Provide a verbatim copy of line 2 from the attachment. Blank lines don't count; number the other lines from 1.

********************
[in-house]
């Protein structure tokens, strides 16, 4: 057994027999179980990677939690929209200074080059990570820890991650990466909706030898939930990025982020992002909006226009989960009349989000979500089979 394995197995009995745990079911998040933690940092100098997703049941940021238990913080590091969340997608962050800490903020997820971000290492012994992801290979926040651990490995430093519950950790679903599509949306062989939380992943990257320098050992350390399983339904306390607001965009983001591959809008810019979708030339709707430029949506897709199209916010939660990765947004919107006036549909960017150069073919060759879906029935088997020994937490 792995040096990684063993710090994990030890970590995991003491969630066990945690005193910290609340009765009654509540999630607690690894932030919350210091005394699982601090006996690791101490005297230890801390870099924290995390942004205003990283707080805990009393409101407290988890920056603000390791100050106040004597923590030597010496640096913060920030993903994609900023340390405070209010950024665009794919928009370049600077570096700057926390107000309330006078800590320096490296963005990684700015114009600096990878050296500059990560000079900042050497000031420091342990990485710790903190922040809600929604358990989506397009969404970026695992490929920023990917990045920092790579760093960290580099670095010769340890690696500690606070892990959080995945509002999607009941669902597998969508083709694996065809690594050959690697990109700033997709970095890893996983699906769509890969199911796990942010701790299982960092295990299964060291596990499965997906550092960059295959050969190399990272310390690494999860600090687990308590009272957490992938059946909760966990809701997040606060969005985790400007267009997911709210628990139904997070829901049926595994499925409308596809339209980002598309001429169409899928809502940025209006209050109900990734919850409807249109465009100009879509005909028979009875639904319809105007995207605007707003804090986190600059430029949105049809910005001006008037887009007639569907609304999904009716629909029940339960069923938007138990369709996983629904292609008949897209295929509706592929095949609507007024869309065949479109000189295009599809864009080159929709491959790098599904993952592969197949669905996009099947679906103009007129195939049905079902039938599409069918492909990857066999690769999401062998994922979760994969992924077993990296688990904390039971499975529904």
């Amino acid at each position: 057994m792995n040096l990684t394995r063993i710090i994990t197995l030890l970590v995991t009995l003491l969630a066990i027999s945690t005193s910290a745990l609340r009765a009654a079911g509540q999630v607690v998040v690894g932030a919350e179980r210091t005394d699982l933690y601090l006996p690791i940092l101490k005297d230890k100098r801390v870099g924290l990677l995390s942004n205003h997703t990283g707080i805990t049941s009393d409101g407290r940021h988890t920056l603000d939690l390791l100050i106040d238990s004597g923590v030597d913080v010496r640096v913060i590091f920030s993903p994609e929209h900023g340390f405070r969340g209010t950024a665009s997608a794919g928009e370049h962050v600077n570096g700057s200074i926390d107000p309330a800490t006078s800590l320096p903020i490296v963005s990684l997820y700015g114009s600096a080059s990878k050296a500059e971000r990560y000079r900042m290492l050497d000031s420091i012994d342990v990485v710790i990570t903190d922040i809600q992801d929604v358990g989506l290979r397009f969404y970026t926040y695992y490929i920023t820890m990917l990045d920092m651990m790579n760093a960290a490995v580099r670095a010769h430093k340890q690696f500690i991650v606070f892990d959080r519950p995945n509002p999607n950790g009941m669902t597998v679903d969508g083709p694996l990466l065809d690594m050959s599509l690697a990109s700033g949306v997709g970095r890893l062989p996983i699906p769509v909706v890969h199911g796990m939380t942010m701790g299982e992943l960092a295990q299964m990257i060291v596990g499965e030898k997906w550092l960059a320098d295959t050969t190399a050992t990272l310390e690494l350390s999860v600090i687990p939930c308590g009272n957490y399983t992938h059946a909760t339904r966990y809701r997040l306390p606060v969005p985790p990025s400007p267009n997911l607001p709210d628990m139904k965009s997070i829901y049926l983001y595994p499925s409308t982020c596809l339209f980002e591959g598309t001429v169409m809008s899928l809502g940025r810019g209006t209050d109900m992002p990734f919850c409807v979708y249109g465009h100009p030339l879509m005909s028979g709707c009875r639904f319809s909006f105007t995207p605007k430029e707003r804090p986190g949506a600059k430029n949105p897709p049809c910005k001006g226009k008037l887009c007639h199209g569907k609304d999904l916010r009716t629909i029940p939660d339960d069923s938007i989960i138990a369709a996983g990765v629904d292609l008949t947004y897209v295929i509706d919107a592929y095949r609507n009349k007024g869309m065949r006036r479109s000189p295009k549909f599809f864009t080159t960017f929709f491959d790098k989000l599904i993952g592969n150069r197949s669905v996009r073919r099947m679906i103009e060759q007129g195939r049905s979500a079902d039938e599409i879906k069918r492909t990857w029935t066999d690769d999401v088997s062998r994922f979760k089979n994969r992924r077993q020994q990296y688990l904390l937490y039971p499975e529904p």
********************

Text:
């Protein structure tokens, strides 16, 4: 057994027999179980990677939690929209200074080059990570820890991650990466909706030898939930990025982020992002909006226009989960009349989000979500089979 394995197995009995745990079911998040933690940092100098997703049941940021238990913080590091969340997608962050800490903020997820971000290492012994992801290979926040651990490995430093519950950790679903599509949306062989939380992943990257320098050992350390399983339904306390607001965009983001591959809008810019979708030339709707430029949506897709199209916010939660990765947004919107006036549909960017150069073919060759879906029935088997020994937490 792995040096990684063993710090994990030890970590995991003491969630066990945690005193910290609340009765009654509540999630607690690894932030919350210091005394699982601090006996690791101490005297230890801390870099924290995390942004205003990283707080805990009393409101407290988890920056603000390791100050106040004597923590030597010496640096913060920030993903994609900023340390405070209010950024665009794919928009370049600077570096700057926390107000309330006078800590320096490296963005990684700015114009600096990878050296500059990560000079900042050497000031420091342990990485710790903190922040809600929604358990989506397009969404970026695992490929920023990917990045920092790579760093960290580099670095010769340890690696500690606070892990959080995945509002999607009941669902597998969508083709694996065809690594050959690697990109700033997709970095890893996983699906769509890969199911796990942010701790299982960092295990299964060291596990499965997906550092960059295959050969190399990272310390690494999860600090687990308590009272957490992938059946909760966990809701997040606060969005985790400007267009997911709210628990139904997070829901049926595994499925409308596809339209980002598309001429169409899928809502940025209006209050109900990734919850409807249109465009100009879509005909028979009875639904319809105007995207605007707003804090986190600059430029949105049809910005001006008037887009007639569907609304999904009716629909029940339960069923938007138990369709996983629904292609008949897209295929509706592929095949609507007024869309065949479109000189295009599809864009080159929709491959790098599904993952592969197949669905996009099947679906103009007129195939049905079902039938599409069918492909990857066999690769999401062998994922979760994969992924077993990296688990904390039971499975529904």